Mixing It Up To Become More Sustainable


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While there are many paths toward sustainability, the best path for me has not always been clear. In the quest for the perfect sustainable item, I have collected enough reusable containers, fabric grocery bags, and reusable water bottles to fill a cupboard to bursting. In an effort to be more sustainable, I inadvertently become a bigger consumer.

During a recent move, I decided to overhaul my home in the spirit of organizing guru Marie Kondo. Her gentle methods of culling useless items from my life have led me into a greater revelation of sustainability: buying less, appreciating more.

Minimalists and hyper-organizers alike are fans of Kondo’s gospel, and she makes a compelling link between the stuff we accumulate and the quality of our life. Reducing the amount of waste we generate in the first place, referred to as source reduction or waste prevention, is an integral part of a sustainable lifestyle.  Kondo challenges her followers to examine their relationship to the objects they buy; her unique approach to reducing the amount of stuff we accumulate—not her method of folding shirts or organizing rooms by theme—is what makes her a guru.

To recycle and reuse discarded materials is very beneficial to our pocketbooks and to our surrounding environment and economy.  However, those activities still involved accumulation of materials and products that became unneeded and had to be effectively managed in order to avoid needless disposal. Source reduction – preventing the generation of waste or production of wasteful materials – is the highest order of sustainability.  It’s the cornerstone of a sustainable lifestyle.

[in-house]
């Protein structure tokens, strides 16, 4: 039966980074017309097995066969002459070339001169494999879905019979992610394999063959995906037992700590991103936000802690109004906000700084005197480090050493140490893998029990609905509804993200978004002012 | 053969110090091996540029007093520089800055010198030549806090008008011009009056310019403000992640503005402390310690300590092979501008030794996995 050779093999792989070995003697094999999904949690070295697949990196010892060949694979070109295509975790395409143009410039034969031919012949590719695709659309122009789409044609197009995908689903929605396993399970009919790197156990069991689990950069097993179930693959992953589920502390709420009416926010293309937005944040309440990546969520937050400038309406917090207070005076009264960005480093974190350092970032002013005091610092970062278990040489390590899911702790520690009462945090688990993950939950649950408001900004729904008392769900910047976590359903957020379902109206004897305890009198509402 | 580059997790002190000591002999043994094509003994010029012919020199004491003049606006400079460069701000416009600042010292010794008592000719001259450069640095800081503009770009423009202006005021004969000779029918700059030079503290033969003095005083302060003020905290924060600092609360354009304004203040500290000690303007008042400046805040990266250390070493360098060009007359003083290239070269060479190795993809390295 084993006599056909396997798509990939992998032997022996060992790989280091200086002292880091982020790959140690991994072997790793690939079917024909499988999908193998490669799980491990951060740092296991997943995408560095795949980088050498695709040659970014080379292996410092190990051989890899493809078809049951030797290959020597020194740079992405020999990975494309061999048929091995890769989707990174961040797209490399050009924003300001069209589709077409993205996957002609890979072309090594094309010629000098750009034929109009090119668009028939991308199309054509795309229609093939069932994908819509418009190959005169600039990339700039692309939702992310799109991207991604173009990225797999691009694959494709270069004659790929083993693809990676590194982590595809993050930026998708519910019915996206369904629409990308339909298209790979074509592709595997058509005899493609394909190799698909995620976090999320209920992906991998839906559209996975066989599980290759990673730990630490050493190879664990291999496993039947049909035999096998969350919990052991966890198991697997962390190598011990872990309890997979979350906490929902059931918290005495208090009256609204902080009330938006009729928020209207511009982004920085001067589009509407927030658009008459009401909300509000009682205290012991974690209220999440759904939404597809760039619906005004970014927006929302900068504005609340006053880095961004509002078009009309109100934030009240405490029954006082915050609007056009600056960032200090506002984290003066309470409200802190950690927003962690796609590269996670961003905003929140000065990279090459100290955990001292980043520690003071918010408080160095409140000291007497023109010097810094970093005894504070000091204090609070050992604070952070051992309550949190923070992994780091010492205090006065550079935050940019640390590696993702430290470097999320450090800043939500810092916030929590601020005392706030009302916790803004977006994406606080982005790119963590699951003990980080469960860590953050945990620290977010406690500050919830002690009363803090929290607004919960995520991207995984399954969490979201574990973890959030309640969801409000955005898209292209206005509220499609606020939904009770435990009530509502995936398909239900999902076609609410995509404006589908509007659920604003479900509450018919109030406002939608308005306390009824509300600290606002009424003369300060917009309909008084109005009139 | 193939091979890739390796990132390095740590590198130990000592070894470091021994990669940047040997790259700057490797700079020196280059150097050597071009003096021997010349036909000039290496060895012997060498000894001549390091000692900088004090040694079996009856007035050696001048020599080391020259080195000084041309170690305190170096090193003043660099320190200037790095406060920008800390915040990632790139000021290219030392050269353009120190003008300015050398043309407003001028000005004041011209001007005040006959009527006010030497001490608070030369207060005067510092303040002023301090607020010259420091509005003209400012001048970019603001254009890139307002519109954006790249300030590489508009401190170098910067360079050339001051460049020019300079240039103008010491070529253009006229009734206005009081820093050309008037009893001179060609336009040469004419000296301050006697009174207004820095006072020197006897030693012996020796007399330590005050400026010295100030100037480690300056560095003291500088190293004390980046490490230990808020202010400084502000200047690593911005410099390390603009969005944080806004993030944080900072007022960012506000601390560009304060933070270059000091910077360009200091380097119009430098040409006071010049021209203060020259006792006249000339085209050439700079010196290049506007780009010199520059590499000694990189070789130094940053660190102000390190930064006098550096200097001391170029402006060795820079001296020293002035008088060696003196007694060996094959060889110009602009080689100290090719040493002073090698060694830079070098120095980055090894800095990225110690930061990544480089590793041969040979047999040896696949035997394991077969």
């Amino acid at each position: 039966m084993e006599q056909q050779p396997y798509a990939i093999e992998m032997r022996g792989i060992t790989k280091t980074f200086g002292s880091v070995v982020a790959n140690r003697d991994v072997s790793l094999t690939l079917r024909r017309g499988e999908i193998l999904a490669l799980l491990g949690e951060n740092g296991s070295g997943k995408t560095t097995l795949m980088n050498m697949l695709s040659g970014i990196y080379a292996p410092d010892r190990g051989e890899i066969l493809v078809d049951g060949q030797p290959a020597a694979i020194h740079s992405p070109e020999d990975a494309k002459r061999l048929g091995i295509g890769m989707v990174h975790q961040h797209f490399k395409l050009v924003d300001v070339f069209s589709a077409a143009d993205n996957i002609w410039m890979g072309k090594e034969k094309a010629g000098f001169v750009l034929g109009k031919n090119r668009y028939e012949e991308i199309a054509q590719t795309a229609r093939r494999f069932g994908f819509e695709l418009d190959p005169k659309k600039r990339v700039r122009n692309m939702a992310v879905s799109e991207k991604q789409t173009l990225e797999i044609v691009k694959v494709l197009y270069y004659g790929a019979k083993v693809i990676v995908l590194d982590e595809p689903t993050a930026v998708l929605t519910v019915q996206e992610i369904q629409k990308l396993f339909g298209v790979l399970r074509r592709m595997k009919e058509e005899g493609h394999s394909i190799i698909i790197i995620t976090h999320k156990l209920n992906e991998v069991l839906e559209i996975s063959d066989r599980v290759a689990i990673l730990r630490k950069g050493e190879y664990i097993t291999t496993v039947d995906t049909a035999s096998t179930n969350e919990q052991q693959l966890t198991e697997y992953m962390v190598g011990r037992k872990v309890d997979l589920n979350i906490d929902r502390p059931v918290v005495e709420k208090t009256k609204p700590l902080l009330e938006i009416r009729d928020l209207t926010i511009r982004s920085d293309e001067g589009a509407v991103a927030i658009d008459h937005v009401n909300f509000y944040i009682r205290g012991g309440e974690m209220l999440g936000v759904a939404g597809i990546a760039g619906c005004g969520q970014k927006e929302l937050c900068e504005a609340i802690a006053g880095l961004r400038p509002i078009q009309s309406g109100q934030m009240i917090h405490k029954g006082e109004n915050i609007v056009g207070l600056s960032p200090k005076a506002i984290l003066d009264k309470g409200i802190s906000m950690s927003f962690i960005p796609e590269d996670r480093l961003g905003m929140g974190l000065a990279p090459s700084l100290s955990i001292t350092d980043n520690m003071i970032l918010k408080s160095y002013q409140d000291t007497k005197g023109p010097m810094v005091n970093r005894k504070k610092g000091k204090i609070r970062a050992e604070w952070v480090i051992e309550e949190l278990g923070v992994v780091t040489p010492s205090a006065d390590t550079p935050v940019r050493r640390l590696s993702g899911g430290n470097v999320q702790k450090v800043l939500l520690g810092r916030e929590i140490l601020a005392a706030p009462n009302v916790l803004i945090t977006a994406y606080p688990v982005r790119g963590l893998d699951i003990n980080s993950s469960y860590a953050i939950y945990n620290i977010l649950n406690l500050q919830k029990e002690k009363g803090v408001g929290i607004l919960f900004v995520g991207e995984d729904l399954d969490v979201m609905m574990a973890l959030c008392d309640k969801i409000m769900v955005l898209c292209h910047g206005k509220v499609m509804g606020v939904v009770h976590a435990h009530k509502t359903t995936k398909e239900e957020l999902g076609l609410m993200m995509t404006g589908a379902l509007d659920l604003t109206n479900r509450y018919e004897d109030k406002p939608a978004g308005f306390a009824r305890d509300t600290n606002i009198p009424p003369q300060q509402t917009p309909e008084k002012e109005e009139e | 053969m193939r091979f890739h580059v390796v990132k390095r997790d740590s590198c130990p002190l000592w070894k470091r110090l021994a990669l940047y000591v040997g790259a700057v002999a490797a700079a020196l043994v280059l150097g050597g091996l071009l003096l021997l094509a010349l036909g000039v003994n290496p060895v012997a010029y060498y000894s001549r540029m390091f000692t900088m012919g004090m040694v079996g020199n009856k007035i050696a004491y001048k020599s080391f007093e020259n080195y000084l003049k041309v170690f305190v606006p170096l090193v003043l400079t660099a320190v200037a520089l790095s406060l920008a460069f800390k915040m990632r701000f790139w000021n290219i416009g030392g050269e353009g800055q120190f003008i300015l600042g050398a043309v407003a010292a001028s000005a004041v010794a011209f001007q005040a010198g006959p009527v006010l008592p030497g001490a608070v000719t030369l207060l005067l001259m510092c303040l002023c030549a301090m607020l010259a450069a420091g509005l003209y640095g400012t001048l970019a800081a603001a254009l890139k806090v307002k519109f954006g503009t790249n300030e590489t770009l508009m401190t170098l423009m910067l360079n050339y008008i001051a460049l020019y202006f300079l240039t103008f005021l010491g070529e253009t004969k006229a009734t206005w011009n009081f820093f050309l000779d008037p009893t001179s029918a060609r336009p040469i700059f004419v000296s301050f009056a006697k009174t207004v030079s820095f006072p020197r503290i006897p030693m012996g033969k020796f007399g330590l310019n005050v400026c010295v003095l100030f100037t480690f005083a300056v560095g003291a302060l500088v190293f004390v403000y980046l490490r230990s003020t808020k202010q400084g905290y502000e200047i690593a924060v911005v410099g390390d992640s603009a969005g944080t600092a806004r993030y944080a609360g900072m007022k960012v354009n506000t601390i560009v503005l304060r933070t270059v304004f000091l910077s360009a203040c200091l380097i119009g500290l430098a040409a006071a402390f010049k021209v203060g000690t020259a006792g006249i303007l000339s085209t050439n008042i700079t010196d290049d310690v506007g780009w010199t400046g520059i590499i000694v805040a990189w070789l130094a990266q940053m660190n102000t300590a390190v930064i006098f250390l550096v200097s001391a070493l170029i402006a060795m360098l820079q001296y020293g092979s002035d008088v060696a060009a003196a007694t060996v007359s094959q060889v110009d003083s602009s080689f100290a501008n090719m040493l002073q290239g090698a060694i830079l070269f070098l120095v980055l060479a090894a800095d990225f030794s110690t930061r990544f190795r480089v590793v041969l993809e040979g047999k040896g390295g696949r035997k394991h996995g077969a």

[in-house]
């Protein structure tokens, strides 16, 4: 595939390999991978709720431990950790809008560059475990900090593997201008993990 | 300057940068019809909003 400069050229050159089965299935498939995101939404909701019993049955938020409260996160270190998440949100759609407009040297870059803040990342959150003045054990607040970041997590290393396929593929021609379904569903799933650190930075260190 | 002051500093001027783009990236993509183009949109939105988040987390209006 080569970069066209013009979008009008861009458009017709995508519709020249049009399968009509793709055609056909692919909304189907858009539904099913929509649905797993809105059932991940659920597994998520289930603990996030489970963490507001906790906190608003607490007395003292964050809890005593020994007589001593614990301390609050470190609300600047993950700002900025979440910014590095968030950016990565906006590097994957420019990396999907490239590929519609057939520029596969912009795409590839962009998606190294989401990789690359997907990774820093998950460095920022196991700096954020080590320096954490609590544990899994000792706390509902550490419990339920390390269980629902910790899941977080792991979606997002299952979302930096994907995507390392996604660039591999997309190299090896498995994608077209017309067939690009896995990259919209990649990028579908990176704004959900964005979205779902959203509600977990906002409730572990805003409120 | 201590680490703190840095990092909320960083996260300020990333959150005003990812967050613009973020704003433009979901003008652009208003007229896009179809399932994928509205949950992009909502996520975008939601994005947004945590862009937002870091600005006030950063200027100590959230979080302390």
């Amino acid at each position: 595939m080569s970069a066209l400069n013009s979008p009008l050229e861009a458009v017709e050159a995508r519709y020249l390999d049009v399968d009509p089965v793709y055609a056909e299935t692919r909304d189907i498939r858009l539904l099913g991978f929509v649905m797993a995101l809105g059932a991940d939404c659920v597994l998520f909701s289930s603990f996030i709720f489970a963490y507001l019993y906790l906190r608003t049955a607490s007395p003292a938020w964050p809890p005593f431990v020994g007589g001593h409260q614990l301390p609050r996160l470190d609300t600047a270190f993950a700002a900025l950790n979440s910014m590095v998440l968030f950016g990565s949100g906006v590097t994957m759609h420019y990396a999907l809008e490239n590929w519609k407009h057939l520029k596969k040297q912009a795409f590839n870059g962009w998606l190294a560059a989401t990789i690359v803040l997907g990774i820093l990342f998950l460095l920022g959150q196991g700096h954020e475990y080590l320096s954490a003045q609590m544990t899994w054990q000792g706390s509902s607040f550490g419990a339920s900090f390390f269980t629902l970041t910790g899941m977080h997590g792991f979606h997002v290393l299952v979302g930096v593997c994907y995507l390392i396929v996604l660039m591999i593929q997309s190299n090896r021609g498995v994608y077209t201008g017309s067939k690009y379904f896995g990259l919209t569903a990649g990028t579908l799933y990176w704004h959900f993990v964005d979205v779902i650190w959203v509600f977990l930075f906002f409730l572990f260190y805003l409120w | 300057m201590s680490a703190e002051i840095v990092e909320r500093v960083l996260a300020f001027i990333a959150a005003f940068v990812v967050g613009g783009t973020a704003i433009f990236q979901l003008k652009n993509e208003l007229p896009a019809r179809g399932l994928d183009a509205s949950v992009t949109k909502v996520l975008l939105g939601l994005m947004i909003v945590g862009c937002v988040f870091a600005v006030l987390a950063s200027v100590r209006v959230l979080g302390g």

Last year, Californians generated 42.7 million tons of material that went to disposal. That’s an average of 6 pounds per person per day, or more than one ton of solid waste for every Californian per year.

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Kondo’s philosophy is that every object we own should bring us joy, either because it adds aesthetic beauty to our life or because the object serves our purpose really well.

I discovered during my recent move that I own 10 mixing bowls, but I only really love 3 mismatched bowls that are perfect for popcorn, mixing batters, and marinating meat. The rest sit untouched in my cupboard. My three mismatched bowls suit my needs better, and their perfect functionality brings me joy.

The other seven mixing bowls will not end up in a landfill just yet. They’ll go to good homes: My sister needs a nice, matching set, and the rest will be donated to a good thrift store.

Kondo would advise that it’s important to carefully consider new purchases until you find something you truly love; avoid buying placeholder items that will create more waste in the long run. I would like to upgrade my dishes to a complete set of matching plates and bowls. I could pop into a discount store and buy a cheap set of matching dishes, but it would just be a placeholder for the (more expensive) set I really want and love. If I went that route, I would end up with two sets of dishes I don’t love that I would eventually have to take to the thrift store.

As I continue unpacking my moving boxes, I’m taking a hard look at the stuff I own as well as the list of items I think I need in my new place. Changing my relationship to things is a hard process, but it will lead to lasting change in my life. I want to reduce my impact on our planet, and I’m choosing to do it one mixing bowl at a time.

— Christina Files
Posted on Sep 7, 2017

Summary: While there are many paths toward sustainability, the best path for me has not always been clear. In the quest for the perfect sustainable item, I have collected enough reusable containers, fabric grocery bags, and reusable water bottles to fill a cupboard to bursting. In an effort to be more sustainable, I inadvertently become a bigger consumer.